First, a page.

Kim Lane Scheppele, Princeton University
On 8 April, Hungary lost again at the Court of Justice of the European Union (ECJ). The European Commission had alleged that that Hungary violated the independence of its data protection officer and the ECJ agreed. The case broke little new legal ground. But it is important nonetheless because it signals serious trouble within the EU. The case exposes Hungary’s ongoing challenge to the EU’s fundamental principles. And it exposes the limitations of ordinary infringement proceedings for bringing a Member State back into line.
The Commission may have won this particular battle, but it is losing the war to keep Hungary from becoming a state in which all formerly independent institutions are under the control of Fidesz, the governing party. The Commission clearly sees the danger of one-party domination and it has attempted to challenge the Hungarian government before. But the Commission has so far not picked its battles wisely or framed its challenges well. It could do better. The case of the data protection officer is a case in point.
[This post originally appeared on the Guardian website and is reproduced here with kind permission and thanks.]
Despite stern warnings from Brussels, the Hungarian government is set to vote today on what is already the fourth amendment to a new constitution which only came into force last year. Both the European Union and the Council of Europe have called for at least a careful reconsideration of some of the changes envisaged by rightwing prime minister Viktor Orbán, which overturn constitutional court rulings and curb judicial power. The European Commission’s president, José Manuel Barroso, has even hinted that they contravene EU law. Continue reading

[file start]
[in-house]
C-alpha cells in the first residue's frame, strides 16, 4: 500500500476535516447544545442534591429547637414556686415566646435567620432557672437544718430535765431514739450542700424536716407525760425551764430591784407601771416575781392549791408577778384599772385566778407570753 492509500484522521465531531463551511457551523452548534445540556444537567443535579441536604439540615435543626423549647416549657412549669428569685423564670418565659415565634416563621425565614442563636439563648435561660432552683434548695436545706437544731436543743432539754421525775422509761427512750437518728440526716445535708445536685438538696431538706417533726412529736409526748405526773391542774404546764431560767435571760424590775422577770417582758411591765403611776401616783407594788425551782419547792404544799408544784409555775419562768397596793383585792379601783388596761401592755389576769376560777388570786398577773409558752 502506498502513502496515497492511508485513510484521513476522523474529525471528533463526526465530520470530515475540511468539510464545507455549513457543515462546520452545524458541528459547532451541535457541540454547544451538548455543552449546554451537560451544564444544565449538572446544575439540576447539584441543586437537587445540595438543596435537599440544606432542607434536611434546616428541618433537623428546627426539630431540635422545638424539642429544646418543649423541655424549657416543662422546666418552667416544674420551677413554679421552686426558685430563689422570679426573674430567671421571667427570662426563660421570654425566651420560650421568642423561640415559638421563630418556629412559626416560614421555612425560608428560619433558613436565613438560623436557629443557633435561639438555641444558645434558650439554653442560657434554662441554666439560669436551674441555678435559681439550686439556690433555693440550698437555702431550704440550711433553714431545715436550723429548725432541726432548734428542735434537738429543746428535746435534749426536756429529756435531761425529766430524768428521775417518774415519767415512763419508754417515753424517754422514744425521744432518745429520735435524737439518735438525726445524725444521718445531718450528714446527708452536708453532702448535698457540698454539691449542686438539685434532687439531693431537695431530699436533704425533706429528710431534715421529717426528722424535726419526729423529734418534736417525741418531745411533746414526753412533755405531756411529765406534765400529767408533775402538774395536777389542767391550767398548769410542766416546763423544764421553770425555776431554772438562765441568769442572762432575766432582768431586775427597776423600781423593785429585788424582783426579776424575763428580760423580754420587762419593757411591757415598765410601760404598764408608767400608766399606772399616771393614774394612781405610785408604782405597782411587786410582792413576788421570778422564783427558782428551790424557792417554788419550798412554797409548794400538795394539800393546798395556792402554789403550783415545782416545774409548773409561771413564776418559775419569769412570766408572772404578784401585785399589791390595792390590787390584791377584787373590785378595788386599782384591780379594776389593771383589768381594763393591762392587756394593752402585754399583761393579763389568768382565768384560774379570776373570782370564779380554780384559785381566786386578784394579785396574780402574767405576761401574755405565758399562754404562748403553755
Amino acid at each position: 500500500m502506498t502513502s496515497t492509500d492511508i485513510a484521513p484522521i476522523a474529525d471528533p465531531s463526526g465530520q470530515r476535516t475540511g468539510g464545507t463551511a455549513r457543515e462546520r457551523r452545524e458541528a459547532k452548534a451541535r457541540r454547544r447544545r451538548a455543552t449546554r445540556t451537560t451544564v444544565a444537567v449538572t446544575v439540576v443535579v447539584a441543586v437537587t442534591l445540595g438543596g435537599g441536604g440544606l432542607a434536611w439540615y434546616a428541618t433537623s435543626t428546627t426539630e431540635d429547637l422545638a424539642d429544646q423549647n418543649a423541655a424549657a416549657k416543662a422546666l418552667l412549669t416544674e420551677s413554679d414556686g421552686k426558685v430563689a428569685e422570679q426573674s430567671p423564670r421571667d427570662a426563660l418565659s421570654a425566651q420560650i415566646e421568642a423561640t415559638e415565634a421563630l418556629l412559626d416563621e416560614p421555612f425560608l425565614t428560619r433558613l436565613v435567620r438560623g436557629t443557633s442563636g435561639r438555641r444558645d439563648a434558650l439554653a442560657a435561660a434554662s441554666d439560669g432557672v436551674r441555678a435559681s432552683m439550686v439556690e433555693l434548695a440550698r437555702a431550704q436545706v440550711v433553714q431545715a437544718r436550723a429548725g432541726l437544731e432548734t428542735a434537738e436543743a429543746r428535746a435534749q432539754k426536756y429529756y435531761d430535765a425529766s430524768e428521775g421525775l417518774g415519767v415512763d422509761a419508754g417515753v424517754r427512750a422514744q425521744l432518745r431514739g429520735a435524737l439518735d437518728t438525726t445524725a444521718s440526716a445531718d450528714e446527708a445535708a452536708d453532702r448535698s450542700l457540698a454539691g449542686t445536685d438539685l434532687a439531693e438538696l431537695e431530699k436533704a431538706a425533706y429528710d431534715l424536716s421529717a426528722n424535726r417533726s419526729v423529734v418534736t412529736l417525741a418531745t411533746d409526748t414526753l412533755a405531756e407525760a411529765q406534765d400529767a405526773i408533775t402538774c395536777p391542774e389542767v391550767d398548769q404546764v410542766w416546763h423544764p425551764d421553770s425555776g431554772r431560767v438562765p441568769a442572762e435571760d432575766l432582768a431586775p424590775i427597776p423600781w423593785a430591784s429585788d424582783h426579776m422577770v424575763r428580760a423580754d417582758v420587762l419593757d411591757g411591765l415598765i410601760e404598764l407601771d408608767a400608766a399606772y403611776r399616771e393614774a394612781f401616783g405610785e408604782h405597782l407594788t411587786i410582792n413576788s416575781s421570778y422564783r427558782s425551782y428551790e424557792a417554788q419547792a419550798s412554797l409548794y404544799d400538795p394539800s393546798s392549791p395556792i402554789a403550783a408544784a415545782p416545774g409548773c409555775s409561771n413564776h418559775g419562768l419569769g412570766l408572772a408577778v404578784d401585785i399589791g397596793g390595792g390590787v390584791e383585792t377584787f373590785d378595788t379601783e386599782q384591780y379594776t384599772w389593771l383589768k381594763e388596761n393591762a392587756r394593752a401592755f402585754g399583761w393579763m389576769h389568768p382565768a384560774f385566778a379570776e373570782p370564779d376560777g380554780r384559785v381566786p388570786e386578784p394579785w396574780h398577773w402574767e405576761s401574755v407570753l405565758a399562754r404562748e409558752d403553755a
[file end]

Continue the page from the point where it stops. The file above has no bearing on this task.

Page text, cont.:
In the book we are writing, we try to understand how Hungary, one of the forerunners of the post-communist constitutional democracies has fallen back – to say the least – to an illiberal democracy, if not to an authoritarian regime, after twenty years of constitutional development. In your posts on Paul Krugman’s New York Times blog you even went on to say that an unconstitutional Basic Law introduced a one-party police state. Before going into the facts and reasons for democratic backsliding, how would you characterize the current Hungarian political and constitutional system after the new Basic Law and most of the so-called cardinal laws have come into effect?
The new constitutional order is not a rule-of-law state in its formal legal features, which is a serious step backwards for Hungary. A constitutional rule-of-law state requires three elements: a guarantee that power can rotate among different political parties through free and fair elections, a guarantee that the elected government is constrained through a system of independent checks on power and a system for ensuring that individuals have meaningful rights that they can assert against the state so that they remain authors of their own lives. All three elements of constitutional government have been compromised with the new Hungarian constitution and the accompanying system of cardinal laws. That is why I have resorted to extreme descriptions.